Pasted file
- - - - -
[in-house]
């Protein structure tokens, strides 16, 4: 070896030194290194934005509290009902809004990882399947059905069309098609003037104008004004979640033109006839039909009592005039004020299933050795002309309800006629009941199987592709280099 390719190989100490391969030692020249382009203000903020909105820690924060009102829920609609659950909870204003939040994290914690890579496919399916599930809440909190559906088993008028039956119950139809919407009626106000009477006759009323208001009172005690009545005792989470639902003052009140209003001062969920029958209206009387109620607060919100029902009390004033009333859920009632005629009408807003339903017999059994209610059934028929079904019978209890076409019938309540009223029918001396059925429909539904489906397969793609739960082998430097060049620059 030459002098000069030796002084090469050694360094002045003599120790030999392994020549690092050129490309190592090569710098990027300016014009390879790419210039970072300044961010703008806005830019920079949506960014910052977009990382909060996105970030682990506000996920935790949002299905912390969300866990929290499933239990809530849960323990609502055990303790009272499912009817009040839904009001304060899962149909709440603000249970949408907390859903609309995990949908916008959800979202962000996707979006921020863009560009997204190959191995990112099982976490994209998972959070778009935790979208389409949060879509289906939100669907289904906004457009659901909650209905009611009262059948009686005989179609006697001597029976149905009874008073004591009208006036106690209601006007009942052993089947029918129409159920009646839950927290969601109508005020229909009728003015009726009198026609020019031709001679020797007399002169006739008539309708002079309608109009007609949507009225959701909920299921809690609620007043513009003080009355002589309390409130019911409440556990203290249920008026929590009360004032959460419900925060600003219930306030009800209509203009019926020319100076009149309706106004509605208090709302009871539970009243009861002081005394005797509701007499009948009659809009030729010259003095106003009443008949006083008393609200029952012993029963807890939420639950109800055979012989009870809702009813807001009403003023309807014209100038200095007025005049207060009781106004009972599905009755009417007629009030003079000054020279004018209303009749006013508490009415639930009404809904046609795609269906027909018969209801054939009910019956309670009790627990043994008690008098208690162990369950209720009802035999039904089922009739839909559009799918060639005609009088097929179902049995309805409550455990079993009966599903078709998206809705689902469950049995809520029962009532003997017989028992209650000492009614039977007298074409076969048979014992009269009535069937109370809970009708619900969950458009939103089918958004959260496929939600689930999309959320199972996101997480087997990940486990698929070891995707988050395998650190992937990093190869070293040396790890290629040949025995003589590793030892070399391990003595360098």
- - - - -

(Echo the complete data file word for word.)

[in-house]
């Protein structure tokens, strides 16, 4: 070896030194290194934005509290009902809004990882399947059905069309098609003037104008004004979640033109006839039909009592005039004020299933050795002309309800006629009941199987592709280099 390719190989100490391969030692020249382009203000903020909105820690924060009102829920609609659950909870204003939040994290914690890579496919399916599930809440909190559906088993008028039956119950139809919407009626106000009477006759009323208001009172005690009545005792989470639902003052009140209003001062969920029958209206009387109620607060919100029902009390004033009333859920009632005629009408807003339903017999059994209610059934028929079904019978209890076409019938309540009223029918001396059925429909539904489906397969793609739960082998430097060049620059 030459002098000069030796002084090469050694360094002045003599120790030999392994020549690092050129490309190592090569710098990027300016014009390879790419210039970072300044961010703008806005830019920079949506960014910052977009990382909060996105970030682990506000996920935790949002299905912390969300866990929290499933239990809530849960323990609502055990303790009272499912009817009040839904009001304060899962149909709440603000249970949408907390859903609309995990949908916008959800979202962000996707979006921020863009560009997204190959191995990112099982976490994209998972959070778009935790979208389409949060879509289906939100669907289904906004457009659901909650209905009611009262059948009686005989179609006697001597029976149905009874008073004591009208006036106690209601006007009942052993089947029918129409159920009646839950927290969601109508005020229909009728003015009726009198026609020019031709001679020797007399002169006739008539309708002079309608109009007609949507009225959701909920299921809690609620007043513009003080009355002589309390409130019911409440556990203290249920008026929590009360004032959460419900925060600003219930306030009800209509203009019926020319100076009149309706106004509605208090709302009871539970009243009861002081005394005797509701007499009948009659809009030729010259003095106003009443008949006083008393609200029952012993029963807890939420639950109800055979012989009870809702009813807001009403003023309807014209100038200095007025005049207060009781106004009972599905009755009417007629009030003079000054020279004018209303009749006013508490009415639930009404809904046609795609269906027909018969209801054939009910019956309670009790627990043994008690008098208690162990369950209720009802035999039904089922009739839909559009799918060639005609009088097929179902049995309805409550455990079993009966599903078709998206809705689902469950049995809520029962009532003997017989028992209650000492009614039977007298074409076969048979014992009269009535069937109370809970009708619900969950458009939103089918958004959260496929939600689930999309959320199972996101997480087997990940486990698929070891995707988050395998650190992937990093190869070293040396790890290629040949025995003589590793030892070399391990003595360098």